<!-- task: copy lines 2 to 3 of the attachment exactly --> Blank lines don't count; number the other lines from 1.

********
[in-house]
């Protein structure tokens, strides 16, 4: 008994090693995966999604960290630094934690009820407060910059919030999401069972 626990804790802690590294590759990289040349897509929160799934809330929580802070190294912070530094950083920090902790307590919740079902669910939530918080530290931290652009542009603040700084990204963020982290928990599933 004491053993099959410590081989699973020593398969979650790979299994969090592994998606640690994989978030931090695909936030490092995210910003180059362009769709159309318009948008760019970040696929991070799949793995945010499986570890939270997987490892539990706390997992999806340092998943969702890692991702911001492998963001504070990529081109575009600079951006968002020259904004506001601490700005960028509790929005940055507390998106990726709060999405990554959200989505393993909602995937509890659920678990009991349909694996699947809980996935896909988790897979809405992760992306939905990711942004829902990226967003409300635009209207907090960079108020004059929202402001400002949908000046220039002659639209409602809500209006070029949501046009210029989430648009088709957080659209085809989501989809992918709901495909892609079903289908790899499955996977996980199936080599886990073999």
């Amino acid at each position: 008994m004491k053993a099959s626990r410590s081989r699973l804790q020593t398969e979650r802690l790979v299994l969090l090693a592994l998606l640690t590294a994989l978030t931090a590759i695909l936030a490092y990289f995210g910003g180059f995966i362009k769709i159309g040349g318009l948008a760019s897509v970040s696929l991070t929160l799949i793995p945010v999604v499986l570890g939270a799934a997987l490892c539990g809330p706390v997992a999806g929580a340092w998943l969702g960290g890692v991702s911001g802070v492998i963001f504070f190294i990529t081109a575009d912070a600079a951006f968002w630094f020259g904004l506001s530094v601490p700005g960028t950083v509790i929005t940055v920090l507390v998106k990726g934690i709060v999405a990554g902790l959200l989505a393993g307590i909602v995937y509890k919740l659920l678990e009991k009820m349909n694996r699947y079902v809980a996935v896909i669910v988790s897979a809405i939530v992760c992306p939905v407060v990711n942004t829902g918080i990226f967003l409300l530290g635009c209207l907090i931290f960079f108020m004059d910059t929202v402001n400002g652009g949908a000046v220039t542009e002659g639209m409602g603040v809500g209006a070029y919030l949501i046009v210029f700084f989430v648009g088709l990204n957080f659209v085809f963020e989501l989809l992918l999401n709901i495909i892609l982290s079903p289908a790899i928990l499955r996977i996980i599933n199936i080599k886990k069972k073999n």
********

């Protein structure tokens, strides 16, 4: 008994090693995966999604960290630094934690009820407060910059919030999401069972 626990804790802690590294590759990289040349897509929160799934809330929580802070190294912070530094950083920090902790307590919740079902669910939530918080530290931290652009542009603040700084990204963020982290928990599933 004491053993099959410590081989699973020593398969979650790979299994969090592994998606640690994989978030931090695909936030490092995210910003180059362009769709159309318009948008760019970040696929991070799949793995945010499986570890939270997987490892539990706390997992999806340092998943969702890692991702911001492998963001504070990529081109575009600079951006968002020259904004506001601490700005960028509790929005940055507390998106990726709060999405990554959200989505393993909602995937509890659920678990009991349909694996699947809980996935896909988790897979809405992760992306939905990711942004829902990226967003409300635009209207907090960079108020004059929202402001400002949908000046220039002659639209409602809500209006070029949501046009210029989430648009088709957080659209085809989501989809992918709901495909892609079903289908790899499955996977996980199936080599886990073999």
């Amino acid at each position: 008994m004491k053993a099959s626990r410590s081989r699973l804790q020593t398969e979650r802690l790979v299994l969090l090693a592994l998606l640690t590294a994989l978030t931090a590759i695909l936030a490092y990289f995210g910003g180059f995966i362009k769709i159309g040349g318009l948008a760019s897509v970040s696929l991070t929160l799949i793995p945010v999604v499986l570890g939270a799934a997987l490892c539990g809330p706390v997992a999806g929580a340092w998943l969702g960290g890692v991702s911001g802070v492998i963001f504070f190294i990529t081109a575009d912070a600079a951006f968002w630094f020259g904004l506001s530094v601490p700005g960028t950083v509790i929005t940055v920090l507390v998106k990726g934690i709060v999405a990554g902790l959200l989505a393993g307590i909602v995937y509890k919740l659920l678990e009991k009820m349909n694996r699947y079902v809980a996935v896909i669910v988790s897979a809405i939530v992760c992306p939905v407060v990711n942004t829902g918080i990226f967003l409300l530290g635009c209207l907090i931290f960079f108020m004059d910059t929202v402001n400002g652009g949908a000046v220039t542009e002659g639209m409602g603040v809500g209006a070029y919030l949501i046009v210029f700084f989430v648009g088709l990204n957080f659209v085809f963020e989501l989809l992918l999401n709901i495909i892609l982290s079903p289908a790899i928990l499955r996977i996980i599933n199936i080599k886990k069972k073999n």